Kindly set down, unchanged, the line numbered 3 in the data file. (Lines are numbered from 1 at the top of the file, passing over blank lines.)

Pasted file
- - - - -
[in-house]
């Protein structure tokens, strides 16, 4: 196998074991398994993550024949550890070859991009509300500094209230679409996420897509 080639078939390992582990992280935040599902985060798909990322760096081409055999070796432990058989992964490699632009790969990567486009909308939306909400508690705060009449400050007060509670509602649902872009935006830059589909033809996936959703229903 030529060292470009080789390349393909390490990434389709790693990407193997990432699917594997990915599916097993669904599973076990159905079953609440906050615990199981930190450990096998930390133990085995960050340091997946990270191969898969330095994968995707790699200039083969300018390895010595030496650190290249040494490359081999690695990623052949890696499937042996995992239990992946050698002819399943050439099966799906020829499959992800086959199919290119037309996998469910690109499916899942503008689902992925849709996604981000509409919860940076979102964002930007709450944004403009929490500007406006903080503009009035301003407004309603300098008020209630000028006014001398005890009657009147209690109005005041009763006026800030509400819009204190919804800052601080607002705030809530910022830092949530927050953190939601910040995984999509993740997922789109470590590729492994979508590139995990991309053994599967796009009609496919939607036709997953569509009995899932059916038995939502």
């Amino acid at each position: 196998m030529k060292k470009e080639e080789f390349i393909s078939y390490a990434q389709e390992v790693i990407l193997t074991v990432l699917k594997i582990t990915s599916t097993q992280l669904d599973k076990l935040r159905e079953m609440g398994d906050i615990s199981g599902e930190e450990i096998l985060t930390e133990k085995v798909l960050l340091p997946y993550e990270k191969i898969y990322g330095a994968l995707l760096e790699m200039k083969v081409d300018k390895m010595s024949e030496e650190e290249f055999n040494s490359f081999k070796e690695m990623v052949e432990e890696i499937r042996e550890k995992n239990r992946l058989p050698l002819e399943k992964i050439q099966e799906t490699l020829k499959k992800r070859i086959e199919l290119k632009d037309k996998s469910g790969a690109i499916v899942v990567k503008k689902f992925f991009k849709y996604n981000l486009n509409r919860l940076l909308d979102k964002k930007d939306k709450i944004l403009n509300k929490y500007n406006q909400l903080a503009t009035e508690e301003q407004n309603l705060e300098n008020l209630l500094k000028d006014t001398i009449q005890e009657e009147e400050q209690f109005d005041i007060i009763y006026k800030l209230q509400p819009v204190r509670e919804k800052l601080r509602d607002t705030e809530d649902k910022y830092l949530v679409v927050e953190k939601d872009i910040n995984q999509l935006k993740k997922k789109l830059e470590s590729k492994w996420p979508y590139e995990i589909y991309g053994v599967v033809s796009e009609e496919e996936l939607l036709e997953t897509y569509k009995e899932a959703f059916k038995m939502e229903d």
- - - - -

């Amino acid at each position: 196998m030529k060292k470009e080639e080789f390349i393909s078939y390490a990434q389709e390992v790693i990407l193997t074991v990432l699917k594997i582990t990915s599916t097993q992280l669904d599973k076990l935040r159905e079953m609440g398994d906050i615990s199981g599902e930190e450990i096998l985060t930390e133990k085995v798909l960050l340091p997946y993550e990270k191969i898969y990322g330095a994968l995707l760096e790699m200039k083969v081409d300018k390895m010595s024949e030496e650190e290249f055999n040494s490359f081999k070796e690695m990623v052949e432990e890696i499937r042996e550890k995992n239990r992946l058989p050698l002819e399943k992964i050439q099966e799906t490699l020829k499959k992800r070859i086959e199919l290119k632009d037309k996998s469910g790969a690109i499916v899942v990567k503008k689902f992925f991009k849709y996604n981000l486009n509409r919860l940076l909308d979102k964002k930007d939306k709450i944004l403009n509300k929490y500007n406006q909400l903080a503009t009035e508690e301003q407004n309603l705060e300098n008020l209630l500094k000028d006014t001398i009449q005890e009657e009147e400050q209690f109005d005041i007060i009763y006026k800030l209230q509400p819009v204190r509670e919804k800052l601080r509602d607002t705030e809530d649902k910022y830092l949530v679409v927050e953190k939601d872009i910040n995984q999509l935006k993740k997922k789109l830059e470590s590729k492994w996420p979508y590139e995990i589909y991309g053994v599967v033809s796009e009609e496919e996936l939607l036709e997953t897509y569509k009995e899932a959703f059916k038995m939502e229903d």